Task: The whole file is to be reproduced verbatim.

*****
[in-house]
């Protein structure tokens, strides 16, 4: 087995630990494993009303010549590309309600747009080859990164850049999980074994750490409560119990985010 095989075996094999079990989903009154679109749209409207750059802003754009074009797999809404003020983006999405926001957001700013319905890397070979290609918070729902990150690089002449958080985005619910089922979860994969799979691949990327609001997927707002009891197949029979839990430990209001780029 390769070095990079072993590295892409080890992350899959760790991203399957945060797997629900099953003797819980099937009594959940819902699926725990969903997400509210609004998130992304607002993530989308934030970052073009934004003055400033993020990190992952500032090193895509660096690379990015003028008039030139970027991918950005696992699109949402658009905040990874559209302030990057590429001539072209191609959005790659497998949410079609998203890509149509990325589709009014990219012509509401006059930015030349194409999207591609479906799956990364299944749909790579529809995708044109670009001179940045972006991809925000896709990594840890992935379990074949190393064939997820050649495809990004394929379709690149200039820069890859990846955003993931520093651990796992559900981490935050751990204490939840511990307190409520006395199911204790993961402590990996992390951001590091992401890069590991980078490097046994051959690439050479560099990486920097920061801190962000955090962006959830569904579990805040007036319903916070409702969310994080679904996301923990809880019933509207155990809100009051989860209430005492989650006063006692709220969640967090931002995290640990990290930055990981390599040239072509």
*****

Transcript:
[in-house]
């Protein structure tokens, strides 16, 4: 087995630990494993009303010549590309309600747009080859990164850049999980074994750490409560119990985010 095989075996094999079990989903009154679109749209409207750059802003754009074009797999809404003020983006999405926001957001700013319905890397070979290609918070729902990150690089002449958080985005619910089922979860994969799979691949990327609001997927707002009891197949029979839990430990209001780029 390769070095990079072993590295892409080890992350899959760790991203399957945060797997629900099953003797819980099937009594959940819902699926725990969903997400509210609004998130992304607002993530989308934030970052073009934004003055400033993020990190992952500032090193895509660096690379990015003028008039030139970027991918950005696992699109949402658009905040990874559209302030990057590429001539072209191609959005790659497998949410079609998203890509149509990325589709009014990219012509509401006059930015030349194409999207591609479906799956990364299944749909790579529809995708044109670009001179940045972006991809925000896709990594840890992935379990074949190393064939997820050649495809990004394929379709690149200039820069890859990846955003993931520093651990796992559900981490935050751990204490939840511990307190409520006395199911204790993961402590990996992390951001590091992401890069590991980078490097046994051959690439050479560099990486920097920061801190962000955090962006959830569904579990805040007036319903916070409702969310994080679904996301923990809880019933509207155990809100009051989860209430005492989650006063006692709220969640967090931002995290640990990290930055990981390599040239072509």